Released: 21st December 2018
Directed By: Travis Knight
Starring: Hailee Steinfeld, John Cena, Jorge Lendeborg Jr.
Reviewed By: Calvin Prickett
The arrival of a new live-action Transformers film has become something of a dreaded inevitability in recent years, akin to that uncle showing up at family gatherings to everyone’s chagrin. And lo, under this same pretence comes Bumblebee, a prequel to the Michael Bay smashathons we all know and tolerate centred around the only Transformers character in the films thus far to have any… well, character.
And it’s inexplicably brilliant.
Calling it a prequel does it somewhat of a disservice, as Bumblebee arrives in full soft-reboot mode, ala X-Men: First Class – the decades are dialled back (taking place in 1987), the characters stripped to basics, and gosh darn it if everyone didn’t just remember to have some damned fun this go around.
The film follow Autobot B-127 (voiced by Dylan O’Brien) as he’s dispatched to Earth, under the command of Optimus Prime, as an advance scout for the rest of a fleeing resistance seeking refuge from the war which has consumed their home planet of Cybertron. Shortly after a brief scrap with the Decepticon Blitzwing – that leaves him unable to speak – B-127 is taken under the wing of 18-year-old mechanic Charlie Watson (a delightful Hailee Steinfeld), who names him Bumblebee and promises to help him get a message to his friends. Along the way, they’ll tangle with the FBI, the military, and Decepticon bounty hunters Shatter and Dropkick – all whilst trying to keep Bumblebee and the existence of Transformers a secret.
Bumblebee is, to be quite honest, derivative as hell; cribbing from Star Wars, Men in Black, E.T. (hey, if you’re gonna steal, steal from the best), and even its own franchise in spots. But it swings by on such charm, heart, and mischievous energy that it’s genuinely hard to care.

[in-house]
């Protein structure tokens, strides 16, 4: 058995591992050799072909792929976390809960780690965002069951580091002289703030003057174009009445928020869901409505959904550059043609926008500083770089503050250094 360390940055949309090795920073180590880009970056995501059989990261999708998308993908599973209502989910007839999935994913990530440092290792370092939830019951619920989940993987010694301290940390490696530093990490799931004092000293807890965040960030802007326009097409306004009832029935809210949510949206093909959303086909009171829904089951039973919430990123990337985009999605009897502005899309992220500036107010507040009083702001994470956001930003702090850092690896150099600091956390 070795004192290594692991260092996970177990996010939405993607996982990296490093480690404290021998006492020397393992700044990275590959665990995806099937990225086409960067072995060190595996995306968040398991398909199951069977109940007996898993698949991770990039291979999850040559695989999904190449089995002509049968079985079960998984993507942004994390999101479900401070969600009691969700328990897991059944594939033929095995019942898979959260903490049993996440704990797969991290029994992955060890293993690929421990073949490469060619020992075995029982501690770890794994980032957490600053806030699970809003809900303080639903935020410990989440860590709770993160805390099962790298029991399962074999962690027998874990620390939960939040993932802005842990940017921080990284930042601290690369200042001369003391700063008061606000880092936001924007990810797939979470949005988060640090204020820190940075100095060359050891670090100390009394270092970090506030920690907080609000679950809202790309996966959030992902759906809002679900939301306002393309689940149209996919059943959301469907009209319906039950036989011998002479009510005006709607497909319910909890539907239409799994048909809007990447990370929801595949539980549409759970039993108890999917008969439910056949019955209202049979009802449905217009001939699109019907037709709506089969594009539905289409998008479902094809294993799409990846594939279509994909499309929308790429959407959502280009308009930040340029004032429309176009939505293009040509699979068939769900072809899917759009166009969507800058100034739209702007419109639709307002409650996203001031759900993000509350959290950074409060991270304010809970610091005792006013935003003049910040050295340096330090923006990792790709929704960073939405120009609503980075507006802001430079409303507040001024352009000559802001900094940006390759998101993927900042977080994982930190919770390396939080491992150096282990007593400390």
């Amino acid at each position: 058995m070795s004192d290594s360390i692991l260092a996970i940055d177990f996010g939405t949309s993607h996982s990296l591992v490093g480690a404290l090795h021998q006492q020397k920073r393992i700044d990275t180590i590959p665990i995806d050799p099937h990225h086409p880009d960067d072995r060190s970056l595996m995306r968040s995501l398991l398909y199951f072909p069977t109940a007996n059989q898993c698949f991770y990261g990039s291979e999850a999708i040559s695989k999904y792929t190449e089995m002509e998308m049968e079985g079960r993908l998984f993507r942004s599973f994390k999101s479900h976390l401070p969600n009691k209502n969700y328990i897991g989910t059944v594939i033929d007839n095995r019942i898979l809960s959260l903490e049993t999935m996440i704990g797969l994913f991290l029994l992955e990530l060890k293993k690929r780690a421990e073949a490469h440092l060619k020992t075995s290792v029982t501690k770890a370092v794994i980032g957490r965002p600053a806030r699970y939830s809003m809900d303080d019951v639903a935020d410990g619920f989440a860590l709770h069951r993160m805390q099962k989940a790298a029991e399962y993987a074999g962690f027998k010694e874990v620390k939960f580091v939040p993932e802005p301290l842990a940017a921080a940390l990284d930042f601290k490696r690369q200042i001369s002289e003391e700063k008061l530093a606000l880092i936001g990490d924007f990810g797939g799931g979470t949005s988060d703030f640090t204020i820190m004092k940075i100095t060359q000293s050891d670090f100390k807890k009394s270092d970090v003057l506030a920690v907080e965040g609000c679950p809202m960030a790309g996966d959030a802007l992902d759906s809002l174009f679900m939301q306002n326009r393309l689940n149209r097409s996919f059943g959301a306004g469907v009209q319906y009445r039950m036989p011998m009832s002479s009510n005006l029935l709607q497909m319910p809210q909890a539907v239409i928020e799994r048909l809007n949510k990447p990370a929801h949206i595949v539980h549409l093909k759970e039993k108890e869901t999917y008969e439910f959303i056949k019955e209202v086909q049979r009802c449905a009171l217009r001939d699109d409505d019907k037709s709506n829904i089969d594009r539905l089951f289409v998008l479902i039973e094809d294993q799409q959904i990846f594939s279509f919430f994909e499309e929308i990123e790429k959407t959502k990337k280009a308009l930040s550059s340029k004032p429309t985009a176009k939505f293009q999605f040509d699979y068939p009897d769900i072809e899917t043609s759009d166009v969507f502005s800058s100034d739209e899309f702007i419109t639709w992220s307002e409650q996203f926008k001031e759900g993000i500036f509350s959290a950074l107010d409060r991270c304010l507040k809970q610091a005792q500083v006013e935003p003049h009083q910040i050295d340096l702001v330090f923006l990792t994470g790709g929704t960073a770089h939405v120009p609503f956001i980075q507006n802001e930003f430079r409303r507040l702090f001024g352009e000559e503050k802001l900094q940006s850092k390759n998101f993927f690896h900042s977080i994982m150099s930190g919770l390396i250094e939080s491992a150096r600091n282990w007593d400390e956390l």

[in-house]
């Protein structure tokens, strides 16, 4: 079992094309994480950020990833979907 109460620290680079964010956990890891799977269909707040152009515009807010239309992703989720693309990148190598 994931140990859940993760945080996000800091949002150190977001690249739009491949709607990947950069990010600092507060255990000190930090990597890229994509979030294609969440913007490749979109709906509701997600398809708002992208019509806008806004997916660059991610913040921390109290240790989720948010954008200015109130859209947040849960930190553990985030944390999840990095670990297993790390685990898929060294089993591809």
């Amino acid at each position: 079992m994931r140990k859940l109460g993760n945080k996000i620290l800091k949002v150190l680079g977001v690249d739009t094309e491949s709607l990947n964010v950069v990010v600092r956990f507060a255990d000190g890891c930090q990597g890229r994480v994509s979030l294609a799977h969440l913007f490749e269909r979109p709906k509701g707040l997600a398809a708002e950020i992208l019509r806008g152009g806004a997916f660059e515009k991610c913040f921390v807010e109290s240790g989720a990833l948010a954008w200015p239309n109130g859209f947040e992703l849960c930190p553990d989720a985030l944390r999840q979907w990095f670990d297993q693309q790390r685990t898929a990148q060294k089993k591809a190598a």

A large portion of that charm is down almost entirely to Charlie’s relationship with ‘Bee. Steinfeld’s character is vehemently cut from the same cloth as Daisy Ridley’s Rey from Disney’s Star Wars sequels (a gifted engineer who spends the majority of her time scavenging for scrap, with parental issues, a willingness to trust easily, and a looming destiny), but it’s her connection with the titular yellow robot that’s the film’s secret weapon; they’re a seriously likeable pairing, with a believable friendship that cements itself as a joyous core for the rest of the feature to hang its hat on.
Jorge Lendeborg Jr. fares less well in a thankless ‘best friend’ role as Memo, a character whose name is mumbled so infrequently you’d be hard-pressed to recall it with a gun to your head. He’s here because the script says he’s here, but the film doesn’t really care about him (watch as he disappears entirely from the third act) and neither will you. John Cena, meanwhile, brings the wry, sharp comedic timing that made him such a joy in films like Blockers and Sisters to an otherwise very standard military antagonist part. He easily gets the flick’s best line (“They literally called themselves ‘Decepticons’, is that not raising any red flags for you guys?”) and lights up every scene he’s a part of with a calculatedly humorous performance.
It’s hard not to compare Bumblebee to Bay’s signature stylistic fingerprints, given that this is indeed the first Transformers feature without his guiding hand – it is, instead, the live-action directorial debut of Kubo and the Two Strings helmer Travis Knight. Put simply, whilst Bay can undeniably direct action, it’s always been framed in this series as mere visual noise; a cacophony of grinding metal and shrieking pyrotechnics, with poorly-defined stakes, and narratives that could charitably be described as ‘existing’. That’s not the case here. Knight instead infuses a sense of whimsy and wonder that had been hitherto missing, whilst keeping the focus on story and emotion, and in a way that will finally appeal to this franchises’ true intended-audience – children. Christina Hodson’s screenplay is inarguably skewing younger than previous efforts, but that’s not a bad thing; coming off like an 80s Saturday morning cartoon blown up to IMAX, and in the best way possible. It’s goofy and simplistically plotted, sure, but joyously so.
In no uncertain terms, Bumblebee is a rousing success. It doesn’t reinvent the wheel, but nor does it try to. Here is a film with humble, almost admirable ambitions; it simply wants to be a fun action movie for kids, and in that it wholeheartedly triumphs.
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